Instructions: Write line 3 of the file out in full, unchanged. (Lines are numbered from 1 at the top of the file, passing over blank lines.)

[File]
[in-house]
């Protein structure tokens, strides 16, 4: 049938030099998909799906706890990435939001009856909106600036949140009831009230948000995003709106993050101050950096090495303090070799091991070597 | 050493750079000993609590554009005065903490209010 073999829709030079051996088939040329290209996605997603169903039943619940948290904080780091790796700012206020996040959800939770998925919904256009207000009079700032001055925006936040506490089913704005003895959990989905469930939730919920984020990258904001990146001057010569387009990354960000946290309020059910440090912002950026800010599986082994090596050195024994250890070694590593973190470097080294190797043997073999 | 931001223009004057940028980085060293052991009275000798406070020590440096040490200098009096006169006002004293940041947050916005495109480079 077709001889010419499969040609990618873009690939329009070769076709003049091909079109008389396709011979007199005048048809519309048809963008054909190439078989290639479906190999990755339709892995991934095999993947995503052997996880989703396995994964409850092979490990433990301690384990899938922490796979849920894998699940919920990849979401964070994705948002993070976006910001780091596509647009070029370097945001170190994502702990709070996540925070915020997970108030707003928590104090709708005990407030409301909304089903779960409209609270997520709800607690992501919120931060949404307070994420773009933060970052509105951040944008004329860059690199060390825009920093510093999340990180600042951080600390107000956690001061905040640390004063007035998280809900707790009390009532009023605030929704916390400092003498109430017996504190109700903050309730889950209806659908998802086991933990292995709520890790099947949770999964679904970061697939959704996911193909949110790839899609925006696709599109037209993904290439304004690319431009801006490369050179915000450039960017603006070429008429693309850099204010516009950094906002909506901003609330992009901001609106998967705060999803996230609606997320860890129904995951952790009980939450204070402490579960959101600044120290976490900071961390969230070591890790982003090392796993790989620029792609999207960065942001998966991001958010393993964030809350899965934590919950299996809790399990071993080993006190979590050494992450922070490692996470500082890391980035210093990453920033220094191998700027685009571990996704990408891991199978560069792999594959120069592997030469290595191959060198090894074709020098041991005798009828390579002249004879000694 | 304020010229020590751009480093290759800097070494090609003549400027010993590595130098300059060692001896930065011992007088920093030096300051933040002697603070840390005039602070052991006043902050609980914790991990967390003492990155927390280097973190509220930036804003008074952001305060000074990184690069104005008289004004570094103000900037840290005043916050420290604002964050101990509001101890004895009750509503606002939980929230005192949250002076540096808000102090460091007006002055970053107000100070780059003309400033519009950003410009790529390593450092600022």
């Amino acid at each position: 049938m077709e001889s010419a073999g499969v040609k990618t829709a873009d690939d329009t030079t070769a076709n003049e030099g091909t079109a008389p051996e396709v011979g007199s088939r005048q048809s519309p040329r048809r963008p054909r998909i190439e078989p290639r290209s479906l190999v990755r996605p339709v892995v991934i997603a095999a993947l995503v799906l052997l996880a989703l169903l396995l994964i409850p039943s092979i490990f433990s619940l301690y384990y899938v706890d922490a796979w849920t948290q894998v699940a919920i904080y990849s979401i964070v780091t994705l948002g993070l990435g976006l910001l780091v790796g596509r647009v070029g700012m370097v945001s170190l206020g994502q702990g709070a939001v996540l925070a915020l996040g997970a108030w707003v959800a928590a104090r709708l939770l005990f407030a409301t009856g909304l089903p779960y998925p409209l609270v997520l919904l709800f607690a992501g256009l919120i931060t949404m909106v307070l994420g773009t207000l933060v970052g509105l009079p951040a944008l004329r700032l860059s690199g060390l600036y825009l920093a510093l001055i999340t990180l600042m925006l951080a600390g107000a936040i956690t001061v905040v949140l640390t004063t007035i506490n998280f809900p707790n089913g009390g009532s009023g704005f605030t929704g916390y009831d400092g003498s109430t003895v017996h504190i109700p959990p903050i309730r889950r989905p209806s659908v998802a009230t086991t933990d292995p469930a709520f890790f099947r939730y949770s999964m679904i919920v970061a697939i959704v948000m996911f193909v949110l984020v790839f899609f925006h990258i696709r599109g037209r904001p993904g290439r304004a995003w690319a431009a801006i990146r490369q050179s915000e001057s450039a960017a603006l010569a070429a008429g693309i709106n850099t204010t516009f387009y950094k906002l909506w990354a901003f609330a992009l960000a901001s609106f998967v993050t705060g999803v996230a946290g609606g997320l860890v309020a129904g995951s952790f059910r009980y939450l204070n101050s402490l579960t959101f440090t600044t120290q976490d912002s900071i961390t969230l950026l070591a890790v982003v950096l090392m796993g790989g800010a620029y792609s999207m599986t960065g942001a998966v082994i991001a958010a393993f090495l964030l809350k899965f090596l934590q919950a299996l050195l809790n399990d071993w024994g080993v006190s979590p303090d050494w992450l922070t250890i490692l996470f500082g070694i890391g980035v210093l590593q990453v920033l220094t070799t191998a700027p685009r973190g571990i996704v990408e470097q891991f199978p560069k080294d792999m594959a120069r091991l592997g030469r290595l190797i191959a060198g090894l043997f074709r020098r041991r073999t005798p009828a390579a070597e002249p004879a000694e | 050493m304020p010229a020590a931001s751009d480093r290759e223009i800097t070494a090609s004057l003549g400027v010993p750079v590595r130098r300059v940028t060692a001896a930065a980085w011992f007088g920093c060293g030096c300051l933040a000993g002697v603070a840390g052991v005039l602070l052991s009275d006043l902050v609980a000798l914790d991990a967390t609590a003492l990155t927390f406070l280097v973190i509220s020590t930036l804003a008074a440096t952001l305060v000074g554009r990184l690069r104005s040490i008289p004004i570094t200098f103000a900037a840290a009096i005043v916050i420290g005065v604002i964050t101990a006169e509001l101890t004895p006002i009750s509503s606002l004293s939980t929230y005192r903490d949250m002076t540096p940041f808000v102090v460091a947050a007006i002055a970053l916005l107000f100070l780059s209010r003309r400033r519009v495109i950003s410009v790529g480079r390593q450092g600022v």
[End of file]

């Amino acid at each position: 049938m077709e001889s010419a073999g499969v040609k990618t829709a873009d690939d329009t030079t070769a076709n003049e030099g091909t079109a008389p051996e396709v011979g007199s088939r005048q048809s519309p040329r048809r963008p054909r998909i190439e078989p290639r290209s479906l190999v990755r996605p339709v892995v991934i997603a095999a993947l995503v799906l052997l996880a989703l169903l396995l994964i409850p039943s092979i490990f433990s619940l301690y384990y899938v706890d922490a796979w849920t948290q894998v699940a919920i904080y990849s979401i964070v780091t994705l948002g993070l990435g976006l910001l780091v790796g596509r647009v070029g700012m370097v945001s170190l206020g994502q702990g709070a939001v996540l925070a915020l996040g997970a108030w707003v959800a928590a104090r709708l939770l005990f407030a409301t009856g909304l089903p779960y998925p409209l609270v997520l919904l709800f607690a992501g256009l919120i931060t949404m909106v307070l994420g773009t207000l933060v970052g509105l009079p951040a944008l004329r700032l860059s690199g060390l600036y825009l920093a510093l001055i999340t990180l600042m925006l951080a600390g107000a936040i956690t001061v905040v949140l640390t004063t007035i506490n998280f809900p707790n089913g009390g009532s009023g704005f605030t929704g916390y009831d400092g003498s109430t003895v017996h504190i109700p959990p903050i309730r889950r989905p209806s659908v998802a009230t086991t933990d292995p469930a709520f890790f099947r939730y949770s999964m679904i919920v970061a697939i959704v948000m996911f193909v949110l984020v790839f899609f925006h990258i696709r599109g037209r904001p993904g290439r304004a995003w690319a431009a801006i990146r490369q050179s915000e001057s450039a960017a603006l010569a070429a008429g693309i709106n850099t204010t516009f387009y950094k906002l909506w990354a901003f609330a992009l960000a901001s609106f998967v993050t705060g999803v996230a946290g609606g997320l860890v309020a129904g995951s952790f059910r009980y939450l204070n101050s402490l579960t959101f440090t600044t120290q976490d912002s900071i961390t969230l950026l070591a890790v982003v950096l090392m796993g790989g800010a620029y792609s999207m599986t960065g942001a998966v082994i991001a958010a393993f090495l964030l809350k899965f090596l934590q919950a299996l050195l809790n399990d071993w024994g080993v006190s979590p303090d050494w992450l922070t250890i490692l996470f500082g070694i890391g980035v210093l590593q990453v920033l220094t070799t191998a700027p685009r973190g571990i996704v990408e470097q891991f199978p560069k080294d792999m594959a120069r091991l592997g030469r290595l190797i191959a060198g090894l043997f074709r020098r041991r073999t005798p009828a390579a070597e002249p004879a000694e | 050493m304020p010229a020590a931001s751009d480093r290759e223009i800097t070494a090609s004057l003549g400027v010993p750079v590595r130098r300059v940028t060692a001896a930065a980085w011992f007088g920093c060293g030096c300051l933040a000993g002697v603070a840390g052991v005039l602070l052991s009275d006043l902050v609980a000798l914790d991990a967390t609590a003492l990155t927390f406070l280097v973190i509220s020590t930036l804003a008074a440096t952001l305060v000074g554009r990184l690069r104005s040490i008289p004004i570094t200098f103000a900037a840290a009096i005043v916050i420290g005065v604002i964050t101990a006169e509001l101890t004895p006002i009750s509503s606002l004293s939980t929230y005192r903490d949250m002076t540096p940041f808000v102090v460091a947050a007006i002055a970053l916005l107000f100070l780059s209010r003309r400033r519009v495109i950003s410009v790529g480079r390593q450092g600022v």